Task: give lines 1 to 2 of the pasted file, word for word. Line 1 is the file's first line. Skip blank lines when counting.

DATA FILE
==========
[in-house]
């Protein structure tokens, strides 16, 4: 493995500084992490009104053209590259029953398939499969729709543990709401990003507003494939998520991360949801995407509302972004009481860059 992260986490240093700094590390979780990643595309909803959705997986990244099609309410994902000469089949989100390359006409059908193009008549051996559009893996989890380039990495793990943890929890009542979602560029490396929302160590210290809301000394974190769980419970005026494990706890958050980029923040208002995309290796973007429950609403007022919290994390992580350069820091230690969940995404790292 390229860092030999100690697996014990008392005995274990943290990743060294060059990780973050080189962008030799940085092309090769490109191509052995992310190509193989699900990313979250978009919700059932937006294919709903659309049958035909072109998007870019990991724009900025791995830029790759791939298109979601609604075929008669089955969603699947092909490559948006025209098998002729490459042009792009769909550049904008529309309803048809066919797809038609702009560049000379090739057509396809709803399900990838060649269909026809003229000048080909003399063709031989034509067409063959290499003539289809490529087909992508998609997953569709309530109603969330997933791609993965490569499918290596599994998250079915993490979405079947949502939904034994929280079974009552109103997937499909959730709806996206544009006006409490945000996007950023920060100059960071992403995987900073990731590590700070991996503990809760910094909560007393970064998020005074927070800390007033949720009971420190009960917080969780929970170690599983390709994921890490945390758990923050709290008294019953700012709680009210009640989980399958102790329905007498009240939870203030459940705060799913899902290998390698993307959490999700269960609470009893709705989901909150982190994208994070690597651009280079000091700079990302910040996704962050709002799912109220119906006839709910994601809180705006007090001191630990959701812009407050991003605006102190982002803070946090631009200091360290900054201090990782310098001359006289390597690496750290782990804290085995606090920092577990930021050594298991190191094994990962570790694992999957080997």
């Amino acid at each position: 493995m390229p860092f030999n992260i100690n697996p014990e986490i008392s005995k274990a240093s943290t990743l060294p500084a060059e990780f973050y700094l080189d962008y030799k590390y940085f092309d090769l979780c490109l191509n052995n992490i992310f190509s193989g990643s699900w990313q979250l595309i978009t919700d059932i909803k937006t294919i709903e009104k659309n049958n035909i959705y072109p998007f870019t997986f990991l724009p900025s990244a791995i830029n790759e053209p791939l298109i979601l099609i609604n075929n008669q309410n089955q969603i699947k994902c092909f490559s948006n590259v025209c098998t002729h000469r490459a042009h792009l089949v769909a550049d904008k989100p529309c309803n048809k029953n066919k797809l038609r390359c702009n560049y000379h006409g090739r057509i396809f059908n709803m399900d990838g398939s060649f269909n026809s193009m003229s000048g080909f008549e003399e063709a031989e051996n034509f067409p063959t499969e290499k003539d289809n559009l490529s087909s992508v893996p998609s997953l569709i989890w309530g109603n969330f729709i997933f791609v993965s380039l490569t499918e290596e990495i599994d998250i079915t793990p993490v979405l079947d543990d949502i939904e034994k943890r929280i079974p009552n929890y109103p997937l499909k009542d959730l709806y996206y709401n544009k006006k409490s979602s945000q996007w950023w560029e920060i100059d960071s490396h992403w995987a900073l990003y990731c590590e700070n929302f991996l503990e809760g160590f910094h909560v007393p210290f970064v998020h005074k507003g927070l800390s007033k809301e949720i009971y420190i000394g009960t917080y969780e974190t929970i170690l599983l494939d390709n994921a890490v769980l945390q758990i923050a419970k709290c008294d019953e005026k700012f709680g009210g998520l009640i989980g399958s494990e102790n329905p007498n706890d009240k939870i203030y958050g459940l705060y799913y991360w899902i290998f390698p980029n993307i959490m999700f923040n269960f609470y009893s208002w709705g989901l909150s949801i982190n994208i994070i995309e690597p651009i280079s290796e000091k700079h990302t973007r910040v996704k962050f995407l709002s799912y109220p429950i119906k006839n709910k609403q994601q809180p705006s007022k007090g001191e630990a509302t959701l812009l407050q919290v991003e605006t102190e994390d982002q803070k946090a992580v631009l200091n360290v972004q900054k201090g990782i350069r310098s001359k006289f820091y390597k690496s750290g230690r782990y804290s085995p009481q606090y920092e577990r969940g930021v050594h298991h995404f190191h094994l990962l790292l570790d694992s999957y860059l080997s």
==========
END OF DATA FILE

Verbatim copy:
[in-house]
């Protein structure tokens, strides 16, 4: 493995500084992490009104053209590259029953398939499969729709543990709401990003507003494939998520991360949801995407509302972004009481860059 992260986490240093700094590390979780990643595309909803959705997986990244099609309410994902000469089949989100390359006409059908193009008549051996559009893996989890380039990495793990943890929890009542979602560029490396929302160590210290809301000394974190769980419970005026494990706890958050980029923040208002995309290796973007429950609403007022919290994390992580350069820091230690969940995404790292 390229860092030999100690697996014990008392005995274990943290990743060294060059990780973050080189962008030799940085092309090769490109191509052995992310190509193989699900990313979250978009919700059932937006294919709903659309049958035909072109998007870019990991724009900025791995830029790759791939298109979601609604075929008669089955969603699947092909490559948006025209098998002729490459042009792009769909550049904008529309309803048809066919797809038609702009560049000379090739057509396809709803399900990838060649269909026809003229000048080909003399063709031989034509067409063959290499003539289809490529087909992508998609997953569709309530109603969330997933791609993965490569499918290596599994998250079915993490979405079947949502939904034994929280079974009552109103997937499909959730709806996206544009006006409490945000996007950023920060100059960071992403995987900073990731590590700070991996503990809760910094909560007393970064998020005074927070800390007033949720009971420190009960917080969780929970170690599983390709994921890490945390758990923050709290008294019953700012709680009210009640989980399958102790329905007498009240939870203030459940705060799913899902290998390698993307959490999700269960609470009893709705989901909150982190994208994070690597651009280079000091700079990302910040996704962050709002799912109220119906006839709910994601809180705006007090001191630990959701812009407050991003605006102190982002803070946090631009200091360290900054201090990782310098001359006289390597690496750290782990804290085995606090920092577990930021050594298991190191094994990962570790694992999957080997």